Green Roof Lower image by Dara O Daly, DCC Parks & Landscaping Services
A shift away from a car dominated street scape created opportunities for Dublin City Council to undertake several new green projects. The site for these projects is situated in Dublin city centre adjacent to several heavily trafficked carriageways.
Areas of flat roof were converted to wild flower meadows as part of a broader project to improve the soft landscaped areas around the Civic Offices in Dublin City Council. The broader project seeks to address several issues including poor pedestrian access, anti-social behaviour and a haphazard planting scheme. The green roof area of the project consisted of two pavilions which form part of the access to the underground carparking. Both of these strucutures already featured green roofs. However, they were not considered biodiverse or visually beneficial to the local environment. One roof in particular is quite accessible due to changes in level, about 1.3m above ground level and it was originally planted with Lonicera pilieata and other heavy evergreen shrubs. This has been a destination for drug users in the past.
Green roof as view from Planning Department Floor
The last decade has seen a greater emphasis placed on the importance of green technologies and nature, particularly in the urban environment. As a landscape architect and someone who is passionate about the environment the benefits of greening our cities have always been obvious. It is also encouraging to see engineers and architects beginning to embrace theses concepts. On a more cynical note, it sometimes seems that these important concepts are being exploited to market new residential and commercial premises. Green roofs have their place as part of a broader picture in greening our cities. In a lot of situations it is about utilising the right feature. This may be the planting of a new tree, the replacement of an expanse of concrete with a planted bed or the installation of a green roof.
In the case of the wild flower meadows installed on the two green roofs it was a straight forward installation. The pavilions feature considerable reinforced cast in situ concrete roofs and a generous depth of existing topsoil. The installation of the green roofs was a straight forward process which included the removal of existing vegetation, and the stripping of topsoil. Bulbs were placed out and the wild flower turf laid.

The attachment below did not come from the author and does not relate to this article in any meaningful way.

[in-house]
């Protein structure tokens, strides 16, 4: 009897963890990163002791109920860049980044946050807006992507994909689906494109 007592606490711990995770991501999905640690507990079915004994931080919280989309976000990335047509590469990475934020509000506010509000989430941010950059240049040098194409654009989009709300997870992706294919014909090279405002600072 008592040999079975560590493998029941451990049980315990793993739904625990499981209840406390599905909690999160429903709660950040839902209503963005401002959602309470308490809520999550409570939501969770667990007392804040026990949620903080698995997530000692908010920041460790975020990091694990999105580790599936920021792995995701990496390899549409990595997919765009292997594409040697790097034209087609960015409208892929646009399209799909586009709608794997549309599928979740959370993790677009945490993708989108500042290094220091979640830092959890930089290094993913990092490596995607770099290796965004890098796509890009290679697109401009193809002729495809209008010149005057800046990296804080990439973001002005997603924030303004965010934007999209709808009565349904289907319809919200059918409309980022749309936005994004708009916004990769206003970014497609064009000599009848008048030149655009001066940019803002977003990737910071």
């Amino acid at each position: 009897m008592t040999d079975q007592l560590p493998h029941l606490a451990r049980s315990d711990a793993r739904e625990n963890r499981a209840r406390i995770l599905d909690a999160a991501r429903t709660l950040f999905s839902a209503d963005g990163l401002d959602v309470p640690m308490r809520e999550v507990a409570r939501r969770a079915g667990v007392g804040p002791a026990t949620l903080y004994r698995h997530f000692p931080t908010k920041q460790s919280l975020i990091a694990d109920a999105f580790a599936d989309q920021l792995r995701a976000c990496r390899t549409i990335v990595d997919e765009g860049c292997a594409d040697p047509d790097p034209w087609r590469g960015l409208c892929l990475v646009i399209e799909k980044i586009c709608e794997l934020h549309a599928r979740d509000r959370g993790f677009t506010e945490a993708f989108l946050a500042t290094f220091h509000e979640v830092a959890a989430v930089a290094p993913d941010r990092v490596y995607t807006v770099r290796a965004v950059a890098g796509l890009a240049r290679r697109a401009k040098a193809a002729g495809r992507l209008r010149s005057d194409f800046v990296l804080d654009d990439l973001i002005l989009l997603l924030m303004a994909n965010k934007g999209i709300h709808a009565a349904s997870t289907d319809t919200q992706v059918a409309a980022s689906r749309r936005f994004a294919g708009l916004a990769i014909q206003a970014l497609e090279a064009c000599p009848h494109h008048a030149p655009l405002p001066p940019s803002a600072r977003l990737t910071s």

Green wall projects consisting of extensive irrigation, drainage and structural support systems supporting planting. In this situation it is hard to see how a well chosen climbing plant could not fulfil the same role.
Greening our cities has an exhaustive list of benefits to many facets of life. These include positive benefits for human health and society, the economy and the creation of a resilient city. Going forward, the concept of a resilient city is becoming more relevant and important. The extremes of weather being experienced in Ireland manifest in heavier periods of rainfall, increased wind intensity and extended dry periods in the Summer months. Flooding has been particularly destructive this Winter.
The Dublin City Council green project installations had an immediate impact on the anti-social behaviour. The area is no longer used for drug use as the removal of the shrubs has eliminated a hiding spot. At present, an academic study is being organised that will record and examine the change in local insect life.
Bug hotels are being constructed which will be located on the taller more inaccessible wild flower roof. These have been designed by a consultant and constructed in collaboration with a local primary school. The frames for the bug hotels will be constructed from recycled pallet timbers and infilled with clusters of bamboo and branch sections.
Although small steps, these installations are an important step for Dublin in the recognition of the multiple benefits of green infrastructure.
Micro view from Green Roof Garden. image by Dara O Daly DCC Parks & Landscaping Services